Different Strategies to Reduce Scope Creep in Requirements

The following is a guest post by Raj Subrameyer – Raj is an international keynote speaker, writer and tech career coach who helps people step into the leadership role of their dreams through his services and speeches. (More about the author below)



With customer demands increasing at an exponential rate, companies are forced to release software at a faster rate to meet these demands. Teams are under a lot of pressure to deliver as many features as possible within a constricted timeframe. As a result, when a user story passes through different phases of the Software Development Life cycle (SDLC) it constantly gets updated until the feature is actually released to the customer. This is called “scope creep” and is the number one cause of delays in release timelines. 

According to the PMI’s Pulse of the Profession survey, a startling 52% of projects experience scope creep. As the requirements constantly change, the expectations of how a functionality should work also drastically change; resulting in the final feature being totally different from initial expectations. This causes unnecessary waste of cost, time and effort. So, how do we reduce scope creep in an agile project? Below are some ways to tackle this problem:

Get clarity in requirements as early as possible

Teams need to discuss expectations right at the planning phase of the user story which is usually during the high-level planning phase. This is the meeting where the entire team sits together and discusses each user story for the current release. Usually, the product owner leads these discussions and explains the requirements and expectations of the customer. Teams need to take this opportunity to raise questions and concerns, get clarity on expectations and discuss the details of the story to help in proper development and testing; in terms of complexity, dependencies, testability challenges and much more. Having this discussion helps to flush out most of the ambiguity in the requirements.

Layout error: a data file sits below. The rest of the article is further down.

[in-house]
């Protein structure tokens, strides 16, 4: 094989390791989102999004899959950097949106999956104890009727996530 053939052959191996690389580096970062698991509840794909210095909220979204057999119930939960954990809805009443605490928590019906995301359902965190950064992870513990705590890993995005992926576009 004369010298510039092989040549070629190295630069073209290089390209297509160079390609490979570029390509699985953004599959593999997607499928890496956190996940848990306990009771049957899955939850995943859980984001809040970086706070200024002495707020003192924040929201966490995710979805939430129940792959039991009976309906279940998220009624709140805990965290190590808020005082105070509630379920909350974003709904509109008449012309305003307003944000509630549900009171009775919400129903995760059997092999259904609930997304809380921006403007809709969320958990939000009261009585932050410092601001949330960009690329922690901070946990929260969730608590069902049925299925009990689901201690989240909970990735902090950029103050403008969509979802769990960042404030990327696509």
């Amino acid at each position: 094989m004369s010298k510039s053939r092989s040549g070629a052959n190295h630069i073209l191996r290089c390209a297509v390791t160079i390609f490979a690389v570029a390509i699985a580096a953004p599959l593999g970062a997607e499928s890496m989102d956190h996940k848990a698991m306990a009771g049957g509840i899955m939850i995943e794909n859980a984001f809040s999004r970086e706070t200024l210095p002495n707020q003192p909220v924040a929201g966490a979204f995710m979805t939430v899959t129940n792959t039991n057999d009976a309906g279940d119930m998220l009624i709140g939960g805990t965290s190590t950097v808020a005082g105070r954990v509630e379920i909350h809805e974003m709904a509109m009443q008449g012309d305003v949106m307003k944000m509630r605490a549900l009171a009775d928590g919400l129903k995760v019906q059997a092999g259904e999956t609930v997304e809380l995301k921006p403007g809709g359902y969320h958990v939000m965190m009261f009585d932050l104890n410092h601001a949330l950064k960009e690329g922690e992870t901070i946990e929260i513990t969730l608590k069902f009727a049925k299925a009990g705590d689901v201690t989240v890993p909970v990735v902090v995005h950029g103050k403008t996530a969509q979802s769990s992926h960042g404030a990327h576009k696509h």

Have kick-off meetings

These are meetings that happen just before the development process starts on a user story. At this stage, the user story is more granular than how it was in the high-level planning phase. A developer, tester and business representative congregate together and discuss the requirements of the story. Several details such as missing requirements, testability challenges, unit and automated tests that need to be written, dependencies to other stories, test data needed for the story and the availability of final mockups for feature development are discussed in this meeting. They are usually timeboxed to be within 5 – 10 minutes. These meetings help to drill down into the finer details of the user story and gives more clarity to the team on how a certain feature needs to be developed and tested.

Freeze requirements once development work starts


One of the major problems teams face when working on a user story is new updates are made to the story even after the features have been developed and tested. There is no process in place to finalize the requirements of a story. So, the first order of business should be to lock down the requirements after the development work starts on a user story. If any changes have to be made to the story after this point, it has to go through a strict change management process.